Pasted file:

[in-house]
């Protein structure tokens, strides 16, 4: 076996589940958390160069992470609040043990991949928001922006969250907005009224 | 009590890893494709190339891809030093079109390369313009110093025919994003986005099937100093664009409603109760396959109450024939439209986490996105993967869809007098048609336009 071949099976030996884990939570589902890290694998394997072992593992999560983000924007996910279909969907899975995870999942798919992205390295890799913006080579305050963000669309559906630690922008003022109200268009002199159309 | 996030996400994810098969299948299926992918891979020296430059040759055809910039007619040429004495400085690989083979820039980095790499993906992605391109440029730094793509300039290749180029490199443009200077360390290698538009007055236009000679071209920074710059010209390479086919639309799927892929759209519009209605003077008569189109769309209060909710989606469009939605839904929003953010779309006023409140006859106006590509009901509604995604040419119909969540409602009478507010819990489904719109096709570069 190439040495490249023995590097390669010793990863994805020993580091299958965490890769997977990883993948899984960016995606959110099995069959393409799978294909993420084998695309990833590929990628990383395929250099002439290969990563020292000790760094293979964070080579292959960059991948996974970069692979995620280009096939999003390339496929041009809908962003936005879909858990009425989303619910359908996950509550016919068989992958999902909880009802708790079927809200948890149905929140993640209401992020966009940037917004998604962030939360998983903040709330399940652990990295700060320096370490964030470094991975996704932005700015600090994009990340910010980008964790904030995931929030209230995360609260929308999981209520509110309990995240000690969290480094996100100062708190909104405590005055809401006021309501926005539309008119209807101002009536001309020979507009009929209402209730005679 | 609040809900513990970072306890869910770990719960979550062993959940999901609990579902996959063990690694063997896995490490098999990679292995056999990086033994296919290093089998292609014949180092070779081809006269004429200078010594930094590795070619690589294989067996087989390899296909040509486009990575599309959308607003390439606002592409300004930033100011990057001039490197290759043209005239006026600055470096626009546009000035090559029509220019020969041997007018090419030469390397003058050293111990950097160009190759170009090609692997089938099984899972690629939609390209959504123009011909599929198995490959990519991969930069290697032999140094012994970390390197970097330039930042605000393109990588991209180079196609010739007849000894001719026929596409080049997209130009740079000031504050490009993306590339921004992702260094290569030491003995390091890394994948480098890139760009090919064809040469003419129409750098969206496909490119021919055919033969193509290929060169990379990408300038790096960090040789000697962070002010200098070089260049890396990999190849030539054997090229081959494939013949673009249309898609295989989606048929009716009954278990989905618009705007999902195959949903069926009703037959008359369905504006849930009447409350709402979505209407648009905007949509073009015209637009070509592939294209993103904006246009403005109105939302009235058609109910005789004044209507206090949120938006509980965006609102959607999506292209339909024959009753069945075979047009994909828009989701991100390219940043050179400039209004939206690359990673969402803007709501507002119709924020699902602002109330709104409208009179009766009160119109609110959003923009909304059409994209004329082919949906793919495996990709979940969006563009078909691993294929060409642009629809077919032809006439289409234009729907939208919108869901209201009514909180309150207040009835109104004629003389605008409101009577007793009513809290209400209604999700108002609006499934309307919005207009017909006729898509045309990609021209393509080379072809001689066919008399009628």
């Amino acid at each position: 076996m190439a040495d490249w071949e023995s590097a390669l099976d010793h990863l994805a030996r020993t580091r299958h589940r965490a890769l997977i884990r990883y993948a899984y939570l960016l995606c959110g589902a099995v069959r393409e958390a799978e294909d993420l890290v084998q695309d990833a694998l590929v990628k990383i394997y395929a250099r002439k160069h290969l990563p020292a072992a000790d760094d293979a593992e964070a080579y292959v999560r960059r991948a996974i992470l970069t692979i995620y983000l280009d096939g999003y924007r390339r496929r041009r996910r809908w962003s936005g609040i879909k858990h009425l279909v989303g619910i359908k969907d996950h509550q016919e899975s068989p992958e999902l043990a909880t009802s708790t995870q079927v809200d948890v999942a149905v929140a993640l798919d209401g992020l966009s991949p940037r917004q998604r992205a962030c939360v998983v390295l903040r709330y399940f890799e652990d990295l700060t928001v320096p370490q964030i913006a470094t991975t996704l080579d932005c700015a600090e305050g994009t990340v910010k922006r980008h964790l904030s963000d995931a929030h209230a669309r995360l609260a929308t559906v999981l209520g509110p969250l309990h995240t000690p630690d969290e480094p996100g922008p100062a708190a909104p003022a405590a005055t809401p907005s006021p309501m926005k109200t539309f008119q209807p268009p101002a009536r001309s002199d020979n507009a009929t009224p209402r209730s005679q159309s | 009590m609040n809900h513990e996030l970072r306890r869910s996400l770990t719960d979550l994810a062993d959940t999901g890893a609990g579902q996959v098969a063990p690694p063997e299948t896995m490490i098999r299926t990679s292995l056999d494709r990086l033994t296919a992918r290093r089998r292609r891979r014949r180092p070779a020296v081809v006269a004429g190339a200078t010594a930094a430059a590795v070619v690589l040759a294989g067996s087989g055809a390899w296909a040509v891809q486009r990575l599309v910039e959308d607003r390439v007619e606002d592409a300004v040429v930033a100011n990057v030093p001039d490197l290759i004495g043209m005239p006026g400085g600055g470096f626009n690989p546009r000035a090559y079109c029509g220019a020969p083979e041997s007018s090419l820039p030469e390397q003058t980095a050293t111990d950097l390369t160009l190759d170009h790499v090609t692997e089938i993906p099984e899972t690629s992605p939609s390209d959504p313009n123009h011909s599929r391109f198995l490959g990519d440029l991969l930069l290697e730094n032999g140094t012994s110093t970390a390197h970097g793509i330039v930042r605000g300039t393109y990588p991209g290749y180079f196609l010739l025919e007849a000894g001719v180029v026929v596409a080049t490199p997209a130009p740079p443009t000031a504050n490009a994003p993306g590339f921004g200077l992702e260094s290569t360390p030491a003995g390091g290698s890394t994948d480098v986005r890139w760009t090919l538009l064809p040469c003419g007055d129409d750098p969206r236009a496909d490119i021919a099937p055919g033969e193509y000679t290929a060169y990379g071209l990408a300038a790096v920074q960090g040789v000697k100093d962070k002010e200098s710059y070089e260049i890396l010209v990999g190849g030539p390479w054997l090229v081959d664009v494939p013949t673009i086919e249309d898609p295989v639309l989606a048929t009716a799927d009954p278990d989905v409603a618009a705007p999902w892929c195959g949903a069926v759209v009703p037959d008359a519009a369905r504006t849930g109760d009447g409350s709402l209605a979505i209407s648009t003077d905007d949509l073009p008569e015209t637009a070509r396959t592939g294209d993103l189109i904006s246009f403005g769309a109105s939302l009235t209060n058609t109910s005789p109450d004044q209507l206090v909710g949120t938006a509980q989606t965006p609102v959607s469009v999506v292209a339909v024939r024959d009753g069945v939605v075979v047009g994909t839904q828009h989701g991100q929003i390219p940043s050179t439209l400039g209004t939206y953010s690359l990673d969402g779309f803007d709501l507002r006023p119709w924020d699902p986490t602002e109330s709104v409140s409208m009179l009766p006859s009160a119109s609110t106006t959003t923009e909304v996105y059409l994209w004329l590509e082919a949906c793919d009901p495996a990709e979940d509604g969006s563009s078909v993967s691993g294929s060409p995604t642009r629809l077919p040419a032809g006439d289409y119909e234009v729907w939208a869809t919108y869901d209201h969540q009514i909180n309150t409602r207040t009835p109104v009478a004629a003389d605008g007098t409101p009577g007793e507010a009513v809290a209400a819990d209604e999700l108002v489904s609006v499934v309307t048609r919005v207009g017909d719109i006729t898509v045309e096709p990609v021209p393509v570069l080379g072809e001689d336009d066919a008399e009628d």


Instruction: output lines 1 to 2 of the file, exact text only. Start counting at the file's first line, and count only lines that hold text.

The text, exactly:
[in-house]
């Protein structure tokens, strides 16, 4: 076996589940958390160069992470609040043990991949928001922006969250907005009224 | 009590890893494709190339891809030093079109390369313009110093025919994003986005099937100093664009409603109760396959109450024939439209986490996105993967869809007098048609336009 071949099976030996884990939570589902890290694998394997072992593992999560983000924007996910279909969907899975995870999942798919992205390295890799913006080579305050963000669309559906630690922008003022109200268009002199159309 | 996030996400994810098969299948299926992918891979020296430059040759055809910039007619040429004495400085690989083979820039980095790499993906992605391109440029730094793509300039290749180029490199443009200077360390290698538009007055236009000679071209920074710059010209390479086919639309799927892929759209519009209605003077008569189109769309209060909710989606469009939605839904929003953010779309006023409140006859106006590509009901509604995604040419119909969540409602009478507010819990489904719109096709570069 190439040495490249023995590097390669010793990863994805020993580091299958965490890769997977990883993948899984960016995606959110099995069959393409799978294909993420084998695309990833590929990628990383395929250099002439290969990563020292000790760094293979964070080579292959960059991948996974970069692979995620280009096939999003390339496929041009809908962003936005879909858990009425989303619910359908996950509550016919068989992958999902909880009802708790079927809200948890149905929140993640209401992020966009940037917004998604962030939360998983903040709330399940652990990295700060320096370490964030470094991975996704932005700015600090994009990340910010980008964790904030995931929030209230995360609260929308999981209520509110309990995240000690969290480094996100100062708190909104405590005055809401006021309501926005539309008119209807101002009536001309020979507009009929209402209730005679 | 609040809900513990970072306890869910770990719960979550062993959940999901609990579902996959063990690694063997896995490490098999990679292995056999990086033994296919290093089998292609014949180092070779081809006269004429200078010594930094590795070619690589294989067996087989390899296909040509486009990575599309959308607003390439606002592409300004930033100011990057001039490197290759043209005239006026600055470096626009546009000035090559029509220019020969041997007018090419030469390397003058050293111990950097160009190759170009090609692997089938099984899972690629939609390209959504123009011909599929198995490959990519991969930069290697032999140094012994970390390197970097330039930042605000393109990588991209180079196609010739007849000894001719026929596409080049997209130009740079000031504050490009993306590339921004992702260094290569030491003995390091890394994948480098890139760009090919064809040469003419129409750098969206496909490119021919055919033969193509290929060169990379990408300038790096960090040789000697962070002010200098070089260049890396990999190849030539054997090229081959494939013949673009249309898609295989989606048929009716009954278990989905618009705007999902195959949903069926009703037959008359369905504006849930009447409350709402979505209407648009905007949509073009015209637009070509592939294209993103904006246009403005109105939302009235058609109910005789004044209507206090949120938006509980965006609102959607999506292209339909024959009753069945075979047009994909828009989701991100390219940043050179400039209004939206690359990673969402803007709501507002119709924020699902602002109330709104409208009179009766009160119109609110959003923009909304059409994209004329082919949906793919495996990709979940969006563009078909691993294929060409642009629809077919032809006439289409234009729907939208919108869901209201009514909180309150207040009835109104004629003389605008409101009577007793009513809290209400209604999700108002609006499934309307919005207009017909006729898509045309990609021209393509080379072809001689066919008399009628």